Wendy Hanson 0:24
Welcome everybody. Well, our world is so global now that many organizations that we work with that BetterManager They may be based in the US, but they have people all over the world. And there's so much we have to learn and a lot has changed in the past few years. I'm just delighted today that Melissa Lamson has joined me to share some of her vast experience on global leadership, and what we need to know so that we are really very inclusive, because there are things that we just don't know about how others are going to perceive us and talk about things from different countries. There are there are things that that we take for granted for a US based audience that we might not realize is very, very different in other areas. And I know we have a very global listening audience to the BetterManager podcast. So I hope you're all gonna find this very useful as I did reading Melissa's book. So let me tell you a little bit about Melissa before I bring her in. Melissa Lamson has built and run companies both in Europe and the US. She has partnered with successful leaders and companies across all industries around the world. Her portfolio of clients include Accenture, IKEA, LinkedIn, MTV, Porsche, ripple, SAP, SpaceX, Unity Point health and walk me. She has served as interim head of Global Diversity. So she has been through a lot of things that we can benefit from. Melissa has her master's in intercultural relations, specializing in diversity management, and has authored six books with DNI subject matter. She has been featured in The Wall Street Journal's Chicago Tribune, Forbes and Fast Company. So I feel very lucky to be on this podcast with Melissa today. Welcome, Melissa.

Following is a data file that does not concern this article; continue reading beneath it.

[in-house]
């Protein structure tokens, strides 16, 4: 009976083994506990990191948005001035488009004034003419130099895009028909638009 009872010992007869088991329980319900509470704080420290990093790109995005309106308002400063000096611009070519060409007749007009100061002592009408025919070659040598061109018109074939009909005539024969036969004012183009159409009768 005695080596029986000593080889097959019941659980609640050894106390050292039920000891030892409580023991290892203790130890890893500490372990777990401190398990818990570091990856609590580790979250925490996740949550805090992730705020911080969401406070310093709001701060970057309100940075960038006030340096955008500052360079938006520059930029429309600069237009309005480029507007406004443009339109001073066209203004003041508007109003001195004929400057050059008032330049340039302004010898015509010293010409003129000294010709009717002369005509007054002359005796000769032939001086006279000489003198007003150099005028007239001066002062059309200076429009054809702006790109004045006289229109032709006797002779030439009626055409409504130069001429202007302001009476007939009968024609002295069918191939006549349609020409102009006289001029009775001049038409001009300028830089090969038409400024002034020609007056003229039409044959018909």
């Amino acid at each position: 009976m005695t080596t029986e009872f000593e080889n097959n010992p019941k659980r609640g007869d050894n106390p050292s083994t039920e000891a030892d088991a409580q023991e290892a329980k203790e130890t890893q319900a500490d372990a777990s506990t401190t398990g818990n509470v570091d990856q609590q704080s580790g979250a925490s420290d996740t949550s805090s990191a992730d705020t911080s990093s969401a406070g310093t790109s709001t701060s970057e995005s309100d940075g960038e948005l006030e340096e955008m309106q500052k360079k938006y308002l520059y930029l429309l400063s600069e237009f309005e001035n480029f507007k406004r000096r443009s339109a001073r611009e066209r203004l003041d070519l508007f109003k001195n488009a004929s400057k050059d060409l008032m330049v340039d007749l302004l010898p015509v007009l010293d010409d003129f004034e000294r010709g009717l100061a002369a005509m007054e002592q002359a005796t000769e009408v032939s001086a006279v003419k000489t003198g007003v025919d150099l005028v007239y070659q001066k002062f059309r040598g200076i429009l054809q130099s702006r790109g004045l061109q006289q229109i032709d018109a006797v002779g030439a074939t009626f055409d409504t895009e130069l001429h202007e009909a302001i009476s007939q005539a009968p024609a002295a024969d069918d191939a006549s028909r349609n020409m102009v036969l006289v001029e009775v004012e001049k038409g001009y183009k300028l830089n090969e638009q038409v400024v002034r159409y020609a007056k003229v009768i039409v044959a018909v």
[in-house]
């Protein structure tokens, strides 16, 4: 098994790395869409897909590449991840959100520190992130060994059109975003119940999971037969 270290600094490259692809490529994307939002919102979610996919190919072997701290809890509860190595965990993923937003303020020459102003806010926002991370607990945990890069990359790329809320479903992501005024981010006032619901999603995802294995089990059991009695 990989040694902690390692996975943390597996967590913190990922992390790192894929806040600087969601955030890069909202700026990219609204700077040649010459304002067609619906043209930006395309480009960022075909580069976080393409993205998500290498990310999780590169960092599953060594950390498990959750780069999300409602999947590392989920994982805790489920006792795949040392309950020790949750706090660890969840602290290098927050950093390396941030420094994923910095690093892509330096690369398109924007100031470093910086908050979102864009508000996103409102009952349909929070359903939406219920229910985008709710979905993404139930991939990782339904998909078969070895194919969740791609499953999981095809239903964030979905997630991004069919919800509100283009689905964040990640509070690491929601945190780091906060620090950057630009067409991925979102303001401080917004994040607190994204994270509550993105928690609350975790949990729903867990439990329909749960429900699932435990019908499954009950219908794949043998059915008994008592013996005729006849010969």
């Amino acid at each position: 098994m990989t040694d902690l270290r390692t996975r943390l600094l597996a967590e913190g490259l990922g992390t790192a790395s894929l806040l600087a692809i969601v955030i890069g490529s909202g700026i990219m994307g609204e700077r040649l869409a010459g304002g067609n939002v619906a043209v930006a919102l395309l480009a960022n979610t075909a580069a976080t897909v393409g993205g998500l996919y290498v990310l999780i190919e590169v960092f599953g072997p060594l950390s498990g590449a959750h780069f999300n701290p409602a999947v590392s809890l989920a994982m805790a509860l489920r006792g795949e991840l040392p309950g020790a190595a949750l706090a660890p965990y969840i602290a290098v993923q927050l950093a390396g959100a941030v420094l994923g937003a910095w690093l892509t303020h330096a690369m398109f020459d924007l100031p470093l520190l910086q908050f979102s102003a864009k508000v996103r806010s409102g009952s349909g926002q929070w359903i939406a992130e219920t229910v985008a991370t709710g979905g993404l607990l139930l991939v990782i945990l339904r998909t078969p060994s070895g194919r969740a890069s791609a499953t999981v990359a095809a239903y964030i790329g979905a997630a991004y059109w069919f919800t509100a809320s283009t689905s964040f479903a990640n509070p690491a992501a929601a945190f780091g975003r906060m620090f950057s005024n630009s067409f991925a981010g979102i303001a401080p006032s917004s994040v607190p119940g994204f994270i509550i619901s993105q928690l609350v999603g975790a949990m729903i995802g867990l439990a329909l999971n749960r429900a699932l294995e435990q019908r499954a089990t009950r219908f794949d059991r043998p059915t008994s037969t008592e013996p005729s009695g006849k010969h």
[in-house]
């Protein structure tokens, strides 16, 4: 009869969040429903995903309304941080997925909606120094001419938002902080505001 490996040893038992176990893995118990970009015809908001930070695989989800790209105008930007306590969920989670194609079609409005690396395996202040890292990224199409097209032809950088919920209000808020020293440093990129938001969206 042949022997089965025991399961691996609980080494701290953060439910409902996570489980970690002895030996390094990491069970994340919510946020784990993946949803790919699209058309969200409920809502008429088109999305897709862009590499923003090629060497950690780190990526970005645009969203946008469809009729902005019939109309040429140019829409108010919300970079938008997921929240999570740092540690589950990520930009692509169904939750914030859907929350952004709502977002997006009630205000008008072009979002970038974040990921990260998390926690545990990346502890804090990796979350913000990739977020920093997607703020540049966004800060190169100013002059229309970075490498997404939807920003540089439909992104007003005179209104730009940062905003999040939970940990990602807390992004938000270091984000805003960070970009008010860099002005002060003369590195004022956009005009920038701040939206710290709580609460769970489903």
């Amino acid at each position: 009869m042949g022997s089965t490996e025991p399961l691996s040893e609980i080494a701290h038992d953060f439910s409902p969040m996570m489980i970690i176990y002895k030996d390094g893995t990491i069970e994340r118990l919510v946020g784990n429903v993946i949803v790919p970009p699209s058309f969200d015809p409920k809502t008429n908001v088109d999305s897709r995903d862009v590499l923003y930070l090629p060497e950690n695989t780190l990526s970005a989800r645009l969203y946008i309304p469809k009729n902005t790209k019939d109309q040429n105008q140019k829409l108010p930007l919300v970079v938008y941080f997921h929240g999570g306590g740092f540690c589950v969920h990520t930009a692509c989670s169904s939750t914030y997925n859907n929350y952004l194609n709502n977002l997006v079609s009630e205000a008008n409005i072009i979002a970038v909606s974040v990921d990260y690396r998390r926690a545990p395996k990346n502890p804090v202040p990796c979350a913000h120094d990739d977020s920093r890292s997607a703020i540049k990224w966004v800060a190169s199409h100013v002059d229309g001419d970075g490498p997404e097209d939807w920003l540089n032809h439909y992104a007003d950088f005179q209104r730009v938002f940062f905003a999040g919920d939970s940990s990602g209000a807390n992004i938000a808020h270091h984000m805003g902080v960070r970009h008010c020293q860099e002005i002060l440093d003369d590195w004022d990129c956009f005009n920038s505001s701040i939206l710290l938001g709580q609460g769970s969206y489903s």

Melissa Lawson 2:21
Thank you so much for having me, Wendy? Oh,
Wendy Hanson 2:24
well, this is certainly a topic that we haven't spent enough time on. And so I was glad to get your expertise. And let's just start off by kind of leveling the playing field here. How is global management different from just management when we look at it from that lens?
Melissa Lawson 2:44
That's right, that's a really good question. Um, yeah, I mean, we as managers, we know how important it is to be able to communicate and interact and engage and motivate those that we're managing and leading. And so being able to give good feedback, being able to coach, all of those being able to listen, well, all of those skills that we need, are really important. And when in the global context, it's important to understand how people sort of need to modify, if you will, those those abilities or be able to respond to the different ways that you might coach or the different ways that you might give feedback. So some cultures, for example, might prefer a more direct approach to feedback, others culture, other cultures, like there to be a little bit more fluff or friendliness around the feedback. So have it delivered a little bit more indirectly. So it isn't necessarily that the tools and the frameworks change, but it's how we use them and how we consider the the receiver of the way that we're communicating. That's really important in doing business globally.
Wendy Hanson 3:54
Yes, that is so true, because there are things that we could offend people just because if were direct, well, they're not used to being direct and, and you need to know your audience. So learning what different areas of the world really is important to them, I think is is so important that we don't take that for granted. Yeah, that's right. That's right. How did you first get interested in the topic of working globally? What what? How did that come up for you? Because to write a book that came up big time?
Melissa Lawson 4:27